The rainy season in California is off to a slow start following another dry year. Millions across the state are touched by the extreme drought in some fashion, and there are signs we might be entering another extended dry stretch. We take a closer look at the likelihood for rainfall as we head into California’s historically wettest months, how current storage looks, and forever chemicals tainting what’s available. Plus, how the state’s water will soon join gold and oil as commodities traded on the futures markets.
- Sacramento National Weather Service Meteorologist in Charge Michelle Mead checks-in on the forecast through the end of the month, along with some thoughts on this winter season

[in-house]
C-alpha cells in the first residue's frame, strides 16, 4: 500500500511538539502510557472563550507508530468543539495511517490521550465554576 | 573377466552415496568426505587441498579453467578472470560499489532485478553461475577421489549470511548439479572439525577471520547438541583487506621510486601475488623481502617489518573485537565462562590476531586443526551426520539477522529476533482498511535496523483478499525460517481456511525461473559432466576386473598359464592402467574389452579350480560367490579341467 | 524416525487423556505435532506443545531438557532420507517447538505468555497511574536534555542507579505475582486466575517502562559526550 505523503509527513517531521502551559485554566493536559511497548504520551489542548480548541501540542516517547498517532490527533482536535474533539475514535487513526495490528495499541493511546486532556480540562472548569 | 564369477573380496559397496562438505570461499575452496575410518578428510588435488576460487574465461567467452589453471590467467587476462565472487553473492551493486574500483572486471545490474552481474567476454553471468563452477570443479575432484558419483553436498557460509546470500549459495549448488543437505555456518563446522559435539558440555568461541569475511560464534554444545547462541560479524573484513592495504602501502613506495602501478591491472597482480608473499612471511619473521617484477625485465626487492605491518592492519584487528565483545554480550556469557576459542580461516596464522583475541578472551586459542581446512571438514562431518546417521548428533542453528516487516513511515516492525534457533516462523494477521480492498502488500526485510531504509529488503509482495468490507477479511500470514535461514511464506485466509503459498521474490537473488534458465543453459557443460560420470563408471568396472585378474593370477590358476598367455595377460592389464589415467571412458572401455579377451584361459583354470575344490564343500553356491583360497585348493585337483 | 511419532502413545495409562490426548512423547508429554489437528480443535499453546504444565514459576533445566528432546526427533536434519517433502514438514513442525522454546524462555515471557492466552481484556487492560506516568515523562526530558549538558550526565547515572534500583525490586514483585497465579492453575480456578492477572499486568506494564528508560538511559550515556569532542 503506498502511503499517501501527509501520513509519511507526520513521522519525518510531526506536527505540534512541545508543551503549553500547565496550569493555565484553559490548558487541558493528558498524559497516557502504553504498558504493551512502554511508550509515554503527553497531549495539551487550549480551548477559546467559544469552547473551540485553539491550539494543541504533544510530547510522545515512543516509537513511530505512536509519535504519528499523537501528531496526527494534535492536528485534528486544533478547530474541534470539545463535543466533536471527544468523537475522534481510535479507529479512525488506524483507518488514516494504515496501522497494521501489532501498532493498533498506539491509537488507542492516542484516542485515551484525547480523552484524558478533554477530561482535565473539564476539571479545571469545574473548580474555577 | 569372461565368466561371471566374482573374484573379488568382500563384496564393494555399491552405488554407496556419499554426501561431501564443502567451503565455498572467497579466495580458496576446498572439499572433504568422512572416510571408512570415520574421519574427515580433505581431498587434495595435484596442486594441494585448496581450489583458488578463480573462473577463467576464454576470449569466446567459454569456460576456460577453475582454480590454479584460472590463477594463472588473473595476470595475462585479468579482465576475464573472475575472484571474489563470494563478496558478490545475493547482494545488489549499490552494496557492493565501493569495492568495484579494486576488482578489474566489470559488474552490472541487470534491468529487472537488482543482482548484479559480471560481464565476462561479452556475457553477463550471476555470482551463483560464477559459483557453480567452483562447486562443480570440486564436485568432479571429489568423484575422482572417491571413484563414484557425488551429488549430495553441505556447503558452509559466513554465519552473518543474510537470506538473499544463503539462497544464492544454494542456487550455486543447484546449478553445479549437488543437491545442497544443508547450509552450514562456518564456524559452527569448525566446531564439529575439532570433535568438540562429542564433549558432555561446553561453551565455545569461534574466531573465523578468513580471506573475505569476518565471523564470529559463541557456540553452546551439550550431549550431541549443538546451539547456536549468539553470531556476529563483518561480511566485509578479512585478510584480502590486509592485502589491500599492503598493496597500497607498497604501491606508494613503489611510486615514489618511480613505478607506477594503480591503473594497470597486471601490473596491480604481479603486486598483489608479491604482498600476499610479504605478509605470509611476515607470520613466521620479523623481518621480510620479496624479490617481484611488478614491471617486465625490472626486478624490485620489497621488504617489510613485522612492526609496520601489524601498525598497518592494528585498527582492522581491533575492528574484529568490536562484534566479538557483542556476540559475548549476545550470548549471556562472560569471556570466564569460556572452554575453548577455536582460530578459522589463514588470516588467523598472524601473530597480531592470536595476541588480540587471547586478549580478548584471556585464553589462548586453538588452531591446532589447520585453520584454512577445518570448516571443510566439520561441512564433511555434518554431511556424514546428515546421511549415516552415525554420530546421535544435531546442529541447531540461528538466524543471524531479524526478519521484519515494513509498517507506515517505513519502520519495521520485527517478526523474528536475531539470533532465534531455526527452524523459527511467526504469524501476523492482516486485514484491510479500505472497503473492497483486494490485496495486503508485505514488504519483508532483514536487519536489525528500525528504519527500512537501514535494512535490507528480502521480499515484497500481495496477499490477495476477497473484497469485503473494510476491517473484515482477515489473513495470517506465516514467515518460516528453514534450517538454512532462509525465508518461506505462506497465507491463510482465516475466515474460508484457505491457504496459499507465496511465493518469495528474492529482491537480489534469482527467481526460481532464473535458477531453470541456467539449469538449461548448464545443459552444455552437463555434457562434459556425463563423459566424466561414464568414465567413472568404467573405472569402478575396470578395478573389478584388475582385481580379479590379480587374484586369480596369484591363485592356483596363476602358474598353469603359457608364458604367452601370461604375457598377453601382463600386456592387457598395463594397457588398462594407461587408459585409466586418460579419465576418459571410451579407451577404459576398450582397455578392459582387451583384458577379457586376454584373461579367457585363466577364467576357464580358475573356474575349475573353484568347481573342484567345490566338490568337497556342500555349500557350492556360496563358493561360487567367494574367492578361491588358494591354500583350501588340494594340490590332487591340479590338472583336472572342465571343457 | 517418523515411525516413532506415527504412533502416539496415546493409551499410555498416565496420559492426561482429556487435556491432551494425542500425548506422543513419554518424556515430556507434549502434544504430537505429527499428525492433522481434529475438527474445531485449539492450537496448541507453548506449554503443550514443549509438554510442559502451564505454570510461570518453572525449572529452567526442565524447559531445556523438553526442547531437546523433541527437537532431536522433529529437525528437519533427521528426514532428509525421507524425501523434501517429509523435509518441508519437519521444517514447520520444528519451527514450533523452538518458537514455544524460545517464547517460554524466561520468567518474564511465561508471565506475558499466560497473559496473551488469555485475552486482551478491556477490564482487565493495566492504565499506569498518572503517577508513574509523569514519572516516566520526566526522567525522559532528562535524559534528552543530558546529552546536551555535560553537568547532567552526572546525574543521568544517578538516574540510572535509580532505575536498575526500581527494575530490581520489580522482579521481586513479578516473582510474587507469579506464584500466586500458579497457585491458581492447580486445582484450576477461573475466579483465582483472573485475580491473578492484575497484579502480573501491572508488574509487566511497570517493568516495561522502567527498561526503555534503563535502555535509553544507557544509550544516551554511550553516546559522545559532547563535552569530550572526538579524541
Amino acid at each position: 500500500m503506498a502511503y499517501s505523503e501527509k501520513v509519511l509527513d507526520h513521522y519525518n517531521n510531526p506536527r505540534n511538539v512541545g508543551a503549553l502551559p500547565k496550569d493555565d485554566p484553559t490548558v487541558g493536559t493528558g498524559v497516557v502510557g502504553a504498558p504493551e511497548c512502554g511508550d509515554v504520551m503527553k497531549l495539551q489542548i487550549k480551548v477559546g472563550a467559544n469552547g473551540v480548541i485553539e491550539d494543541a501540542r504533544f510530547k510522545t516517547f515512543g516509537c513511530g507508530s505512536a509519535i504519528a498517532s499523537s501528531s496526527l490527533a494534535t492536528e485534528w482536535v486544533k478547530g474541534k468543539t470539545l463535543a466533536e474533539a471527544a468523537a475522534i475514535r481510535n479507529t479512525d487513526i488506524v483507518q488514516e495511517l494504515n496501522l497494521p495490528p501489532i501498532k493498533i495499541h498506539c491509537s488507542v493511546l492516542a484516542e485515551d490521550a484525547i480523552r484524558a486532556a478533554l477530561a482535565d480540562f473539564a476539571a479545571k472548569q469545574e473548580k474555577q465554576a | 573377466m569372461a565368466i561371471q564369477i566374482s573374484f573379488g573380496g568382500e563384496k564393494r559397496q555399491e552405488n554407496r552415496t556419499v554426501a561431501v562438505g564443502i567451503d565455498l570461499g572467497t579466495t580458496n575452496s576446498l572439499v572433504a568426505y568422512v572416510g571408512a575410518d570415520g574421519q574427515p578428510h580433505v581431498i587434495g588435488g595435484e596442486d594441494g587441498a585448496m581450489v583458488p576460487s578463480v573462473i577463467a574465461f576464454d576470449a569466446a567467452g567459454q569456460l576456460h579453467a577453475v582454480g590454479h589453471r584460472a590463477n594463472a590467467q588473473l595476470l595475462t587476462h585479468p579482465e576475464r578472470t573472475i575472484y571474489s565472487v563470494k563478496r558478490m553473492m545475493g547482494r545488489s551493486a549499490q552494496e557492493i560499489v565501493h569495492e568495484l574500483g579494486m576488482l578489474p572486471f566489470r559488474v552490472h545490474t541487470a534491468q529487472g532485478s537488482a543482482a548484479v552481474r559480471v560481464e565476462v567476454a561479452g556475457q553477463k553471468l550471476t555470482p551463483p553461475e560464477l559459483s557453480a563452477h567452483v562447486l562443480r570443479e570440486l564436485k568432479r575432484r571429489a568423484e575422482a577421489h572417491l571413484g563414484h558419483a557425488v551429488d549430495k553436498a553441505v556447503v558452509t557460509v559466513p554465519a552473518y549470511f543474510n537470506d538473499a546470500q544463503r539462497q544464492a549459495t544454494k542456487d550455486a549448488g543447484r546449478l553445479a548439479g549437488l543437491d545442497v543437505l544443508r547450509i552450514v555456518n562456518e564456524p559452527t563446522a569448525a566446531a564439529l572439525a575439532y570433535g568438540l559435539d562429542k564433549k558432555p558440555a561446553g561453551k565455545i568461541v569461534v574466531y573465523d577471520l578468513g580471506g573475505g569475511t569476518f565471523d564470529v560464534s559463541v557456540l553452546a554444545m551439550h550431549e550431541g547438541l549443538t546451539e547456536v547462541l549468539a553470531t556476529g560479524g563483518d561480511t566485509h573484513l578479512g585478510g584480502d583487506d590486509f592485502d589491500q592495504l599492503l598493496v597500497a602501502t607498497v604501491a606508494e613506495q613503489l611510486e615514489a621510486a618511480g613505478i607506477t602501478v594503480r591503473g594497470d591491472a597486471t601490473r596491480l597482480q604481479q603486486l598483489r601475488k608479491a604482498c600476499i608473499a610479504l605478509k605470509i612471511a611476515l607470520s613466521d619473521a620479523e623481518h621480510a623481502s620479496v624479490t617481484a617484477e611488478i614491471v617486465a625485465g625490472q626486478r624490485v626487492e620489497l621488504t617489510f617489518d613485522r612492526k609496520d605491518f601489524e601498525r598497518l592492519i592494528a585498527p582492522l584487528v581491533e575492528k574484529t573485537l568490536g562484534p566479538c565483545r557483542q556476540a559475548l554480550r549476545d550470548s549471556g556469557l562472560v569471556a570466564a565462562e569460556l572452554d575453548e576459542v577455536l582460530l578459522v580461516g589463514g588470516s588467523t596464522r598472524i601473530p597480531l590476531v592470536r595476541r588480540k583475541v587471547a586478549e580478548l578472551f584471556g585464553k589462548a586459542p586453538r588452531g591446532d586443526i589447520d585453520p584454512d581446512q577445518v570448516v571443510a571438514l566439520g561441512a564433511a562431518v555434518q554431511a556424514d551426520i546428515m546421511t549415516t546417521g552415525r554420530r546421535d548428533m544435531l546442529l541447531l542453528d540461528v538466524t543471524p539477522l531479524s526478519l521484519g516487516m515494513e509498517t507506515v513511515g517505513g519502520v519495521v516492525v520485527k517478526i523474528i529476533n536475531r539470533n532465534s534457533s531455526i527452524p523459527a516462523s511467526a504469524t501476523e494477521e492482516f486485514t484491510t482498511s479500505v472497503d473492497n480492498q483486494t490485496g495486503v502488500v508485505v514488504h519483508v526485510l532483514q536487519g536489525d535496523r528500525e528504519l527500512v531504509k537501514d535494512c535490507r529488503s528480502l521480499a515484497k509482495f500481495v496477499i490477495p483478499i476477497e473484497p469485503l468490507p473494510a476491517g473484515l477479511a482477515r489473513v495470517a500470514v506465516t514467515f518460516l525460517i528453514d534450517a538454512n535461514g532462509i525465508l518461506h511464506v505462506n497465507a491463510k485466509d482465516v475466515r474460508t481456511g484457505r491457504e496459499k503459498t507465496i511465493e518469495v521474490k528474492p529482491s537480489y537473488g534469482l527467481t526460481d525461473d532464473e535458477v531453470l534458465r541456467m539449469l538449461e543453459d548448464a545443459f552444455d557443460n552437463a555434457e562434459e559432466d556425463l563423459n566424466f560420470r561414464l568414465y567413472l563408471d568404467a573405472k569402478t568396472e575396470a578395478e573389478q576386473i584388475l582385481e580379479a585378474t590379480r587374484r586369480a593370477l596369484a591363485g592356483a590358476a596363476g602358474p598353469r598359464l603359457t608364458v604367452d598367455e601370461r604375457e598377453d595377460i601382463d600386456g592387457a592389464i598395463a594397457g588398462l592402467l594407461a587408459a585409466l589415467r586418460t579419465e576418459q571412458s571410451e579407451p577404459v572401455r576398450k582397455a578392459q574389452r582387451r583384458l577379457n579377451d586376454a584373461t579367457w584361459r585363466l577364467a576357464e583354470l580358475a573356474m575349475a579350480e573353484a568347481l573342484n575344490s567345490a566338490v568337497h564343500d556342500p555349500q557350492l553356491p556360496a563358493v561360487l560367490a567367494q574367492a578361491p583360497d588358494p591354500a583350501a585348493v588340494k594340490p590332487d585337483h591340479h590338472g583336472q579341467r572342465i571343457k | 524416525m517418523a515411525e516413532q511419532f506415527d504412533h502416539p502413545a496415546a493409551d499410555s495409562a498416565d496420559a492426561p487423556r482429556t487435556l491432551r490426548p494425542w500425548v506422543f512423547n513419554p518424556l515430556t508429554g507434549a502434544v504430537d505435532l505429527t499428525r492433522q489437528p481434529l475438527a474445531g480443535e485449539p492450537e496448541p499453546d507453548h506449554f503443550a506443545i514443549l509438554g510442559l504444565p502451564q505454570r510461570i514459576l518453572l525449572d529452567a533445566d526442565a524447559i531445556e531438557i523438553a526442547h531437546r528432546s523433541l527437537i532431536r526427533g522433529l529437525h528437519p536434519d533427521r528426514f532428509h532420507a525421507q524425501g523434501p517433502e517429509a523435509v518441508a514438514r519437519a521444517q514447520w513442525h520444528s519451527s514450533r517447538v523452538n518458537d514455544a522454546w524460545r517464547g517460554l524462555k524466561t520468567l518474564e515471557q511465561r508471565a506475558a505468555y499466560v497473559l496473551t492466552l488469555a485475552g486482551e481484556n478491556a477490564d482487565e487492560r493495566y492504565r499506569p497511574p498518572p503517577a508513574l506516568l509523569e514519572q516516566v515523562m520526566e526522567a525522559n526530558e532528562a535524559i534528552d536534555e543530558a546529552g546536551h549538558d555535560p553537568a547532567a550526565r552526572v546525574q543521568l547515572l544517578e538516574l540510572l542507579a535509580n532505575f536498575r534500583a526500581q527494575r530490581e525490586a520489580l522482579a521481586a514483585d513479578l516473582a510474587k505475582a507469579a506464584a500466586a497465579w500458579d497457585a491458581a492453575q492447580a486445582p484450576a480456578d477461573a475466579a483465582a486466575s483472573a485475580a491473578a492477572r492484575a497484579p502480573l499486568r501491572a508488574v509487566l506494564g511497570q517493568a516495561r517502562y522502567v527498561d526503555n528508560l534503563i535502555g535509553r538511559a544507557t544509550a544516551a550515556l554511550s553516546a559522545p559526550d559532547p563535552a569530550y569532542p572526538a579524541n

- California Department of Water Resources Information Officer Chris Orrock navigates where the state stands with water storage, what climatologists expect going forward, and what we can expect based on history
- Public Policy Institue of California Water Policy Center Director Ellen Hanak talks about what's next in California's efforts to manage groundwater sustainably
- Markets Insider Technical Analyst and Writer Matthew Fox on how the state’s water will soon join gold and oil as commodities traded on the futures markets
- CalMatters Environment Reporter Rachel Becker explains “forever chemicals” found in California’s water supplies, where they’re found and how widespread they are